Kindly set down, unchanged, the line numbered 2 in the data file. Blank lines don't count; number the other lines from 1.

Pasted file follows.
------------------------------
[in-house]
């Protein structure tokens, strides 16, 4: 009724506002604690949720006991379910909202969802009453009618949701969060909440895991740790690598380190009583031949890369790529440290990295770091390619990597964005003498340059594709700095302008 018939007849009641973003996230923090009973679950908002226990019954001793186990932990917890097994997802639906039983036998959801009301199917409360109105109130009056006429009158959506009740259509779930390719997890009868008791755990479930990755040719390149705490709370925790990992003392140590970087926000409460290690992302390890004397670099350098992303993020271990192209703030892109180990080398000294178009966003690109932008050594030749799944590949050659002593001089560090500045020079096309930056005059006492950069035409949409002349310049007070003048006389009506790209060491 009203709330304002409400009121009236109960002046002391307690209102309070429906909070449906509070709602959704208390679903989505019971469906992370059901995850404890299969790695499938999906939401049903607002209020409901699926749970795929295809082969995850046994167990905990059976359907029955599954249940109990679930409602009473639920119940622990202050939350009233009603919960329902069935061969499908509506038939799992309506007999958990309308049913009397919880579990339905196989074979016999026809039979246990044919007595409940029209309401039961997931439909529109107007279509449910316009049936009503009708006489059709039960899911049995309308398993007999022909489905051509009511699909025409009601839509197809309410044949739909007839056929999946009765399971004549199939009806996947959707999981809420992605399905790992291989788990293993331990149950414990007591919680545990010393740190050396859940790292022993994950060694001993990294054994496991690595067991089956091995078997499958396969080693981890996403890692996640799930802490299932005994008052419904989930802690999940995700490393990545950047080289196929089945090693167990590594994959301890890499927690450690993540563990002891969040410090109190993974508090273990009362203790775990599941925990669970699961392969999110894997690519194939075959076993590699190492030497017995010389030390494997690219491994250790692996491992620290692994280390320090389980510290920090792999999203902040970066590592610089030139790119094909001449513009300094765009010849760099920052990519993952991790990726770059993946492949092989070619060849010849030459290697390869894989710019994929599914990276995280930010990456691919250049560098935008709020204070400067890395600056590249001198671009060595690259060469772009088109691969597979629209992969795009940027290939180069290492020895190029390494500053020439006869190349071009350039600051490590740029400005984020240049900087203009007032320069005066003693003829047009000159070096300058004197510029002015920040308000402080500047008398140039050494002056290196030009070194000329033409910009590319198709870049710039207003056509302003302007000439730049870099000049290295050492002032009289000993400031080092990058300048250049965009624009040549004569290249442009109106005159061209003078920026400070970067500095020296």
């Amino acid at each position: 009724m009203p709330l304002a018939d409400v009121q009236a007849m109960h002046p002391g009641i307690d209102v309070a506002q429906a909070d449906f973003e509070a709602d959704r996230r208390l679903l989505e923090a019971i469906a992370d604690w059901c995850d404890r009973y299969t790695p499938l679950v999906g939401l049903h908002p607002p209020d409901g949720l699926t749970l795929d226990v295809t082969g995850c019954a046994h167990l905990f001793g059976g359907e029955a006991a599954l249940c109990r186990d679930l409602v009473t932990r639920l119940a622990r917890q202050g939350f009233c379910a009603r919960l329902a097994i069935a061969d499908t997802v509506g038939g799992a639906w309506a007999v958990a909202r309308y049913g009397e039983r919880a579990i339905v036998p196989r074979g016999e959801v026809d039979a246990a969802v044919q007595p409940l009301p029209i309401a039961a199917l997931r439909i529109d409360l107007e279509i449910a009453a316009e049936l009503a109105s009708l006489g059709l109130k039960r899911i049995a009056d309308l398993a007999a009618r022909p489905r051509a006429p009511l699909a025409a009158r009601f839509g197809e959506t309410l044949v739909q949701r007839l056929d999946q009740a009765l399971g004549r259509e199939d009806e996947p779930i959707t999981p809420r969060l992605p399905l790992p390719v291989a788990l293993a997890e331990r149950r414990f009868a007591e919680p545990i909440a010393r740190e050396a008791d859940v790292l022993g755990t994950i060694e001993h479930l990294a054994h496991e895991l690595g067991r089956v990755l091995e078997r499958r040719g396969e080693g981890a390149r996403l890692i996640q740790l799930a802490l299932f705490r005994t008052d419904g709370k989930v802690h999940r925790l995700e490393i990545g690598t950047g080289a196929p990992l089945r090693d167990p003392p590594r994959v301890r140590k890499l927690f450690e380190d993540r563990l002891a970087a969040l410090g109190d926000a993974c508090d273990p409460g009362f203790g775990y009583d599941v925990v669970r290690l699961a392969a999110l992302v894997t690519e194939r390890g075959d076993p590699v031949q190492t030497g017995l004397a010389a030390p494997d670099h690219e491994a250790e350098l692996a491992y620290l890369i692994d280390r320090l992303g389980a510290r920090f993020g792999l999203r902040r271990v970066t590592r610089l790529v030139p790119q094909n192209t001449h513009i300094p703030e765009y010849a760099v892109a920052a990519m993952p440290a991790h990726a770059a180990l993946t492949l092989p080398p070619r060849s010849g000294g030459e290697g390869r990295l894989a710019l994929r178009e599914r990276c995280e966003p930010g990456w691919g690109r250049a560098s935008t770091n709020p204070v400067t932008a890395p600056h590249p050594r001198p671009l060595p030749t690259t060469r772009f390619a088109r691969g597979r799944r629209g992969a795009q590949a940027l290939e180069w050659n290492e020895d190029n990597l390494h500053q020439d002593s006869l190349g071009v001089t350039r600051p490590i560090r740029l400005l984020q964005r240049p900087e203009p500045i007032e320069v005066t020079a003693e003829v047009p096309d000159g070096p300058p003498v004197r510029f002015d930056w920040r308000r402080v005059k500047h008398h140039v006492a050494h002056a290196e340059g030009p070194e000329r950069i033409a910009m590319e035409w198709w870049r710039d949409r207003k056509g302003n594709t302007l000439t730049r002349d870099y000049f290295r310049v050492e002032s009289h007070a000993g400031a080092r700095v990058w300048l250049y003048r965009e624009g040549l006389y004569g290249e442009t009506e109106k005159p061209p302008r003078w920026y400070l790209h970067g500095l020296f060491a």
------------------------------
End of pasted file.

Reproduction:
């Protein structure tokens, strides 16, 4: 009724506002604690949720006991379910909202969802009453009618949701969060909440895991740790690598380190009583031949890369790529440290990295770091390619990597964005003498340059594709700095302008 018939007849009641973003996230923090009973679950908002226990019954001793186990932990917890097994997802639906039983036998959801009301199917409360109105109130009056006429009158959506009740259509779930390719997890009868008791755990479930990755040719390149705490709370925790990992003392140590970087926000409460290690992302390890004397670099350098992303993020271990192209703030892109180990080398000294178009966003690109932008050594030749799944590949050659002593001089560090500045020079096309930056005059006492950069035409949409002349310049007070003048006389009506790209060491 009203709330304002409400009121009236109960002046002391307690209102309070429906909070449906509070709602959704208390679903989505019971469906992370059901995850404890299969790695499938999906939401049903607002209020409901699926749970795929295809082969995850046994167990905990059976359907029955599954249940109990679930409602009473639920119940622990202050939350009233009603919960329902069935061969499908509506038939799992309506007999958990309308049913009397919880579990339905196989074979016999026809039979246990044919007595409940029209309401039961997931439909529109107007279509449910316009049936009503009708006489059709039960899911049995309308398993007999022909489905051509009511699909025409009601839509197809309410044949739909007839056929999946009765399971004549199939009806996947959707999981809420992605399905790992291989788990293993331990149950414990007591919680545990010393740190050396859940790292022993994950060694001993990294054994496991690595067991089956091995078997499958396969080693981890996403890692996640799930802490299932005994008052419904989930802690999940995700490393990545950047080289196929089945090693167990590594994959301890890499927690450690993540563990002891969040410090109190993974508090273990009362203790775990599941925990669970699961392969999110894997690519194939075959076993590699190492030497017995010389030390494997690219491994250790692996491992620290692994280390320090389980510290920090792999999203902040970066590592610089030139790119094909001449513009300094765009010849760099920052990519993952991790990726770059993946492949092989070619060849010849030459290697390869894989710019994929599914990276995280930010990456691919250049560098935008709020204070400067890395600056590249001198671009060595690259060469772009088109691969597979629209992969795009940027290939180069290492020895190029390494500053020439006869190349071009350039600051490590740029400005984020240049900087203009007032320069005066003693003829047009000159070096300058004197510029002015920040308000402080500047008398140039050494002056290196030009070194000329033409910009590319198709870049710039207003056509302003302007000439730049870099000049290295050492002032009289000993400031080092990058300048250049965009624009040549004569290249442009109106005159061209003078920026400070970067500095020296």